tagA.addLabel( "testtagA" ); tagB.addLabel( "testtagB" );

The actual data is cached and synced back regularly by the framework.

Two ways of accessing existing data

The constructor or Nepomuk::Resource (and with it the constructors of all subclasses) allows to use an identifier or an actual resource URI for creation. The framework will then look if the passed string already exists as an URI or an identifier and load the data appropriately. If neither identifier or URi exist the passed string is used as a new identifier and a new random resource URI is generated. To understand what this means it is important to know that each resource in Nepomuk is uniquely identified by its URI (which is also used for storage in RDF) but can also have an arbitrary number of alternative identifiers which are more convenient for certain applications to find a resource. A typical example is the path of a file or the name of a tag.

Ontologies in Nepomuk

Nepomuk is a semantic desktop project which is influenced by semantic web technologies such as RDF.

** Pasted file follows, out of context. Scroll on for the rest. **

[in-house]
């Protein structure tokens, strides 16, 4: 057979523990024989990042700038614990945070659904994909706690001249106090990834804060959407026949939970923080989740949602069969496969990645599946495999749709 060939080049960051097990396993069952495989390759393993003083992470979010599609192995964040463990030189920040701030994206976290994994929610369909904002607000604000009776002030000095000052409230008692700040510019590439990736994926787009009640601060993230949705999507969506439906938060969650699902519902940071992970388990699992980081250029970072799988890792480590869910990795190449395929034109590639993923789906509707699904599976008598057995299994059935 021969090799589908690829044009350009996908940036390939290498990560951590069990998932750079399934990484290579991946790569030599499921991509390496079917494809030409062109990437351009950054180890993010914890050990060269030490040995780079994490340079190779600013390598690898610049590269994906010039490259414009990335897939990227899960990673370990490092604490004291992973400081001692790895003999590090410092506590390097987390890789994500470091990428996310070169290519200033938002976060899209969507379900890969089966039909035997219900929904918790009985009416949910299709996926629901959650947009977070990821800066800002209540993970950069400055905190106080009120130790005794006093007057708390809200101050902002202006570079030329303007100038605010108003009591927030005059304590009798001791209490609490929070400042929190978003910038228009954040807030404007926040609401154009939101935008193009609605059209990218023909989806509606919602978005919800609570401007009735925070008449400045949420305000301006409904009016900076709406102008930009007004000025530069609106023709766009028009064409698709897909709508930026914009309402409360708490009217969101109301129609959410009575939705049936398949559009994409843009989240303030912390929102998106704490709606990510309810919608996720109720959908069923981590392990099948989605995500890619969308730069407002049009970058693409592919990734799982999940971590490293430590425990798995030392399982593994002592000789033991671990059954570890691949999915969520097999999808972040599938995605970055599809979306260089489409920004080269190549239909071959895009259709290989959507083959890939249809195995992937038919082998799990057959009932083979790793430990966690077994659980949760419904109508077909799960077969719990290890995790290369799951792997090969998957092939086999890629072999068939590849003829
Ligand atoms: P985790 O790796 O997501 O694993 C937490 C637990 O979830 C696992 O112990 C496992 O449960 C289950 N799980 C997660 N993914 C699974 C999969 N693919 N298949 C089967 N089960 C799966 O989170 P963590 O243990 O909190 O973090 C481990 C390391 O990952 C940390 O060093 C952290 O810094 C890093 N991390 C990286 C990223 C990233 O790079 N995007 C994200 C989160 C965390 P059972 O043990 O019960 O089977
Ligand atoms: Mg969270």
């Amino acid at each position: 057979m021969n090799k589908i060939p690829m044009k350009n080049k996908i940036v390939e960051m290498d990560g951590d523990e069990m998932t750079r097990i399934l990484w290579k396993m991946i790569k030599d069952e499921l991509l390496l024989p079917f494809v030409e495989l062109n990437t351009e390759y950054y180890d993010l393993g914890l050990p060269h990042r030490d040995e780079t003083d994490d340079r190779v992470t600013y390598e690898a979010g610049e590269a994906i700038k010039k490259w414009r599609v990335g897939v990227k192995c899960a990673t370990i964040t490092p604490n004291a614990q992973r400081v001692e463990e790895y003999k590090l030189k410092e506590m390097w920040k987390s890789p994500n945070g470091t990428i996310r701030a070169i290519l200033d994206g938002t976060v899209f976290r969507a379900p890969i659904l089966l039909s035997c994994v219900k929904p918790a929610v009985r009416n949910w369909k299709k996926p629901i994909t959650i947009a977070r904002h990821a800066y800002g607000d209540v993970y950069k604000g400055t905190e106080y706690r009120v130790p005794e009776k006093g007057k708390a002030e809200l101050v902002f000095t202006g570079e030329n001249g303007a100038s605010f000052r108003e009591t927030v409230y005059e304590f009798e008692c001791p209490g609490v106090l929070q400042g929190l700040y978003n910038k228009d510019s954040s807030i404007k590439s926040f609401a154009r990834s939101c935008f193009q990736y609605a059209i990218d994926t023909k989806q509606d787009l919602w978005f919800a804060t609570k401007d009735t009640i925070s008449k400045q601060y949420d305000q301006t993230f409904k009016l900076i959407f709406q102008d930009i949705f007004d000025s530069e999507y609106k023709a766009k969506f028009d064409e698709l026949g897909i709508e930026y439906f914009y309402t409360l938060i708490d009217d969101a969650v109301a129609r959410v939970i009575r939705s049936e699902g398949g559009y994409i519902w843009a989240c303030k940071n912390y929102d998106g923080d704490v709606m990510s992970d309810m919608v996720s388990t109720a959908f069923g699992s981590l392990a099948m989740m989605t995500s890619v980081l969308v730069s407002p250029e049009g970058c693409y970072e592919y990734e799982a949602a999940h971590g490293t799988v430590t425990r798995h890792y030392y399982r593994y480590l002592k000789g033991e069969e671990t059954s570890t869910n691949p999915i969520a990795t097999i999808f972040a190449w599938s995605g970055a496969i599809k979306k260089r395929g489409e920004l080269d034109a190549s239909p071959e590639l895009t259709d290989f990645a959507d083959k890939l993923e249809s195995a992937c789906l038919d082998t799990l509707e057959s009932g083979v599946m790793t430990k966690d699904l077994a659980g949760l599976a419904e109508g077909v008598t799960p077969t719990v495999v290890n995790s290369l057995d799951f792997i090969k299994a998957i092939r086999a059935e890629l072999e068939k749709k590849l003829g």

A direct result from this is that in Nepomuk all metadata is stored as RDF triples. Normally you as an application developer should not care about that too much. Unless you want to create your own resource classes, i.e. types and properties or fields.

Each resource class and property is defined in an ontology. Let us look at an example we know from before: tagging. The following code is an excerpt from the Nepomuk Annotation Ontology which defines basic annotation properties such as tagging:

<rdf:Description rdf:about="&nao;Tag">

       <rdf:type rdf:resource="&rdfs;Class"/>

</rdf:Description> <rdf:Property rdf:about="&nao;annotation">

       <rdfs:domain rdf:resource="&rdfs;Resource"/>
       <rdfs:range rdf:resource="&rdfs;Resource"/>

</rdf:Property> <rdf:Property rdf:about="&nao;hasTag" rdfs:label="hasTag">

       <rdfs:domain rdf:resource="&rdfs;Resource"/>
       <rdfs:range rdf:resource="&nao;Tag"/>
       <rdfs:subPropertyOf rdf:resource="&nao;annotation"/>


This defines the Tag class and the hasTag property which is a sub-property of annotation. The property has a domain and a range which defines the classes that can be used with this property.

This is the information used by the Nepomuk class generator to create the convenient C++ classes we saw before.

At the moment the basic metadata ontologies are created in cooperation with the Strigi developers and some other open-source projects. These ontologies will include things like id3 tags and exif data and much more.

This page was last edited on 15 July 2012, at 10:47. Content is available under Creative Commons License SA 4.0 unless otherwise noted.